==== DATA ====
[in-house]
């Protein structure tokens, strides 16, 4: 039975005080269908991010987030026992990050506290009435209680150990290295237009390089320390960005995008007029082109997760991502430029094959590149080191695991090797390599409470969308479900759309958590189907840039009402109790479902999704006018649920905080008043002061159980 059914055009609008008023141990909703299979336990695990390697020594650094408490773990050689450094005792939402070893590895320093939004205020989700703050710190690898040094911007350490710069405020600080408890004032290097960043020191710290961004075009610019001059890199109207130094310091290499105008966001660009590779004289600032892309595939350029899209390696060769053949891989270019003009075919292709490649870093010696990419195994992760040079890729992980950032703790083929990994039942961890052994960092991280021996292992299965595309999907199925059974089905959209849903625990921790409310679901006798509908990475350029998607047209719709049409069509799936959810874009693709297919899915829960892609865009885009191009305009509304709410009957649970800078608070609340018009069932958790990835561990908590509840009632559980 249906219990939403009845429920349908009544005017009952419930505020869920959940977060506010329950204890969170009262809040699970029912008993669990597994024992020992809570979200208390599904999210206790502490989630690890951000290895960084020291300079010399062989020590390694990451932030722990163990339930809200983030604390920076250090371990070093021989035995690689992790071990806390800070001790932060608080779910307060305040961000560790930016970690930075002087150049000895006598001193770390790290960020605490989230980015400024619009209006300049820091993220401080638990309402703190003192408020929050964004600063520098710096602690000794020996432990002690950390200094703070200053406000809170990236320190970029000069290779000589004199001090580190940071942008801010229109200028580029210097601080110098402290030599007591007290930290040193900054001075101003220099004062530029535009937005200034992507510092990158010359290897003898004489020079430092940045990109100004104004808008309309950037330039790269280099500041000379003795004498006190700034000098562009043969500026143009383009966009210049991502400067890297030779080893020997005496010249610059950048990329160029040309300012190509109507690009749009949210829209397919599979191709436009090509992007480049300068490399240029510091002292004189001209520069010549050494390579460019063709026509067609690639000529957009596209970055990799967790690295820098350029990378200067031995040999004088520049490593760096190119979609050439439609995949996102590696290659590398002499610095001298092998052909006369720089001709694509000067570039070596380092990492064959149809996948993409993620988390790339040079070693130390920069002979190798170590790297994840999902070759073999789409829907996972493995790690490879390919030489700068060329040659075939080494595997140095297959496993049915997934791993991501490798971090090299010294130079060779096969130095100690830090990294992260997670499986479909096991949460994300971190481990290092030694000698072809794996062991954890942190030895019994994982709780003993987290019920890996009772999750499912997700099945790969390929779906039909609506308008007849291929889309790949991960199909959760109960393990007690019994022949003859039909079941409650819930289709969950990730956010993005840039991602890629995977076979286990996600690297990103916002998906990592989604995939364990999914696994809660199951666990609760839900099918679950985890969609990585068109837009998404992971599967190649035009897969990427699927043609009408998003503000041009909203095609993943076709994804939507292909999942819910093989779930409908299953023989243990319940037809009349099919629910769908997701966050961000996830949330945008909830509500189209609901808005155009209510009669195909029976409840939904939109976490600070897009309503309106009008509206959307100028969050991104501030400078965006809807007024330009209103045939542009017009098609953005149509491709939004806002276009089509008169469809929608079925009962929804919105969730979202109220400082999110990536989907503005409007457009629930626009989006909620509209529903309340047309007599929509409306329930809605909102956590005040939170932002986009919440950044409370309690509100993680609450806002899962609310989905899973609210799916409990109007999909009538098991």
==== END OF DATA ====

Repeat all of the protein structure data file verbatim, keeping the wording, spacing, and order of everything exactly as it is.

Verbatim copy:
[in-house]
């Protein structure tokens, strides 16, 4: 039975005080269908991010987030026992990050506290009435209680150990290295237009390089320390960005995008007029082109997760991502430029094959590149080191695991090797390599409470969308479900759309958590189907840039009402109790479902999704006018649920905080008043002061159980 059914055009609008008023141990909703299979336990695990390697020594650094408490773990050689450094005792939402070893590895320093939004205020989700703050710190690898040094911007350490710069405020600080408890004032290097960043020191710290961004075009610019001059890199109207130094310091290499105008966001660009590779004289600032892309595939350029899209390696060769053949891989270019003009075919292709490649870093010696990419195994992760040079890729992980950032703790083929990994039942961890052994960092991280021996292992299965595309999907199925059974089905959209849903625990921790409310679901006798509908990475350029998607047209719709049409069509799936959810874009693709297919899915829960892609865009885009191009305009509304709410009957649970800078608070609340018009069932958790990835561990908590509840009632559980 249906219990939403009845429920349908009544005017009952419930505020869920959940977060506010329950204890969170009262809040699970029912008993669990597994024992020992809570979200208390599904999210206790502490989630690890951000290895960084020291300079010399062989020590390694990451932030722990163990339930809200983030604390920076250090371990070093021989035995690689992790071990806390800070001790932060608080779910307060305040961000560790930016970690930075002087150049000895006598001193770390790290960020605490989230980015400024619009209006300049820091993220401080638990309402703190003192408020929050964004600063520098710096602690000794020996432990002690950390200094703070200053406000809170990236320190970029000069290779000589004199001090580190940071942008801010229109200028580029210097601080110098402290030599007591007290930290040193900054001075101003220099004062530029535009937005200034992507510092990158010359290897003898004489020079430092940045990109100004104004808008309309950037330039790269280099500041000379003795004498006190700034000098562009043969500026143009383009966009210049991502400067890297030779080893020997005496010249610059950048990329160029040309300012190509109507690009749009949210829209397919599979191709436009090509992007480049300068490399240029510091002292004189001209520069010549050494390579460019063709026509067609690639000529957009596209970055990799967790690295820098350029990378200067031995040999004088520049490593760096190119979609050439439609995949996102590696290659590398002499610095001298092998052909006369720089001709694509000067570039070596380092990492064959149809996948993409993620988390790339040079070693130390920069002979190798170590790297994840999902070759073999789409829907996972493995790690490879390919030489700068060329040659075939080494595997140095297959496993049915997934791993991501490798971090090299010294130079060779096969130095100690830090990294992260997670499986479909096991949460994300971190481990290092030694000698072809794996062991954890942190030895019994994982709780003993987290019920890996009772999750499912997700099945790969390929779906039909609506308008007849291929889309790949991960199909959760109960393990007690019994022949003859039909079941409650819930289709969950990730956010993005840039991602890629995977076979286990996600690297990103916002998906990592989604995939364990999914696994809660199951666990609760839900099918679950985890969609990585068109837009998404992971599967190649035009897969990427699927043609009408998003503000041009909203095609993943076709994804939507292909999942819910093989779930409908299953023989243990319940037809009349099919629910769908997701966050961000996830949330945008909830509500189209609901808005155009209510009669195909029976409840939904939109976490600070897009309503309106009008509206959307100028969050991104501030400078965006809807007024330009209103045939542009017009098609953005149509491709939004806002276009089509008169469809929608079925009962929804919105969730979202109220400082999110990536989907503005409007457009629930626009989006909620509209529903309340047309007599929509409306329930809605909102956590005040939170932002986009919440950044409370309690509100993680609450806002899962609310989905899973609210799916409990109007999909009538098991």